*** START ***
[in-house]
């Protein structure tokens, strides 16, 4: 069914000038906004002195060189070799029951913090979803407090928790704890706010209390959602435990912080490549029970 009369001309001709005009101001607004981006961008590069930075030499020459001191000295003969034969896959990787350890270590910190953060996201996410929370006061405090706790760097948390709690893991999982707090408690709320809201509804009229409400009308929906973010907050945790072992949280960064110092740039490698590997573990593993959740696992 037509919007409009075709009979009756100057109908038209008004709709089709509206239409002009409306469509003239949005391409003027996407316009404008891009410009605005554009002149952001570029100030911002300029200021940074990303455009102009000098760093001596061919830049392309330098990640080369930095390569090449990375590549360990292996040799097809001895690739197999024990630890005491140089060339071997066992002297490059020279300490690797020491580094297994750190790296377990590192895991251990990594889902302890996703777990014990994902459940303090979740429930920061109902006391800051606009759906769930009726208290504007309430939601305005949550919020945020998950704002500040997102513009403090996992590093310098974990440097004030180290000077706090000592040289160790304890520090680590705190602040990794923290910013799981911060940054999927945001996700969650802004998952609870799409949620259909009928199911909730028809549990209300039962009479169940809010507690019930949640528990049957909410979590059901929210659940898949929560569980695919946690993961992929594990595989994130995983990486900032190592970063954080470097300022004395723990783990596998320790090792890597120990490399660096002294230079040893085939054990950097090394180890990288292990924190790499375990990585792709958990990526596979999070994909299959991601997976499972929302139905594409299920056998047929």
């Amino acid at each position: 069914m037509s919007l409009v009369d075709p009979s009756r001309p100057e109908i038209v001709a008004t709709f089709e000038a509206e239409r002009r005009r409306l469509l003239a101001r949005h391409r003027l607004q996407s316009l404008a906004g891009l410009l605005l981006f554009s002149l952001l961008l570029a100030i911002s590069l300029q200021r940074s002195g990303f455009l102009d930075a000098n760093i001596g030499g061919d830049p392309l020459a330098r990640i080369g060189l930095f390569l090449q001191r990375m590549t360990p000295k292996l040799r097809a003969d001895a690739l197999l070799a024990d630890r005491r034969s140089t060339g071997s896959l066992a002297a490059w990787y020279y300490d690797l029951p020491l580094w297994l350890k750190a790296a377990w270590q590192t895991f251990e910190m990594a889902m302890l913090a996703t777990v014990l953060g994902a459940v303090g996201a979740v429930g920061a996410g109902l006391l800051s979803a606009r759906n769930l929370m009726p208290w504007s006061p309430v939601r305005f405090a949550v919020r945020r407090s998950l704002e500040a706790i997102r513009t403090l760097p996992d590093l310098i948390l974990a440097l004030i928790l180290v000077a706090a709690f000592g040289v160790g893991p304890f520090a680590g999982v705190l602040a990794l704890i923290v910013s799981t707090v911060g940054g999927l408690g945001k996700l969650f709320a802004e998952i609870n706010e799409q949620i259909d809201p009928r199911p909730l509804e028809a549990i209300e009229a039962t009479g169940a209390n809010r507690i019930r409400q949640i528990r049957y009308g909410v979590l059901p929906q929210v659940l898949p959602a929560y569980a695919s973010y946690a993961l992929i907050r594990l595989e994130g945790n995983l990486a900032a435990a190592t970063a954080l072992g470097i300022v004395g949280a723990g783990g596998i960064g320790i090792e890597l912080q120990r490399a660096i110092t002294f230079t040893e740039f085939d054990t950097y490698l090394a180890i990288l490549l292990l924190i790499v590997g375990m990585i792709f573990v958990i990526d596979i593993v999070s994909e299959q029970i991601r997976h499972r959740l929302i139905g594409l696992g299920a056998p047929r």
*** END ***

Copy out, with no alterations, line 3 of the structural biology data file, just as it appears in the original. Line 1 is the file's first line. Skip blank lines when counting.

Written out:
């Amino acid at each position: 069914m037509s919007l409009v009369d075709p009979s009756r001309p100057e109908i038209v001709a008004t709709f089709e000038a509206e239409r002009r005009r409306l469509l003239a101001r949005h391409r003027l607004q996407s316009l404008a906004g891009l410009l605005l981006f554009s002149l952001l961008l570029a100030i911002s590069l300029q200021r940074s002195g990303f455009l102009d930075a000098n760093i001596g030499g061919d830049p392309l020459a330098r990640i080369g060189l930095f390569l090449q001191r990375m590549t360990p000295k292996l040799r097809a003969d001895a690739l197999l070799a024990d630890r005491r034969s140089t060339g071997s896959l066992a002297a490059w990787y020279y300490d690797l029951p020491l580094w297994l350890k750190a790296a377990w270590q590192t895991f251990e910190m990594a889902m302890l913090a996703t777990v014990l953060g994902a459940v303090g996201a979740v429930g920061a996410g109902l006391l800051s979803a606009r759906n769930l929370m009726p208290w504007s006061p309430v939601r305005f405090a949550v919020r945020r407090s998950l704002e500040a706790i997102r513009t403090l760097p996992d590093l310098i948390l974990a440097l004030i928790l180290v000077a706090a709690f000592g040289v160790g893991p304890f520090a680590g999982v705190l602040a990794l704890i923290v910013s799981t707090v911060g940054g999927l408690g945001k996700l969650f709320a802004e998952i609870n706010e799409q949620i259909d809201p009928r199911p909730l509804e028809a549990i209300e009229a039962t009479g169940a209390n809010r507690i019930r409400q949640i528990r049957y009308g909410v979590l059901p929906q929210v659940l898949p959602a929560y569980a695919s973010y946690a993961l992929i907050r594990l595989e994130g945790n995983l990486a900032a435990a190592t970063a954080l072992g470097i300022v004395g949280a723990g783990g596998i960064g320790i090792e890597l912080q120990r490399a660096i110092t002294f230079t040893e740039f085939d054990t950097y490698l090394a180890i990288l490549l292990l924190i790499v590997g375990m990585i792709f573990v958990i990526d596979i593993v999070s994909e299959q029970i991601r997976h499972r959740l929302i139905g594409l696992g299920a056998p047929r």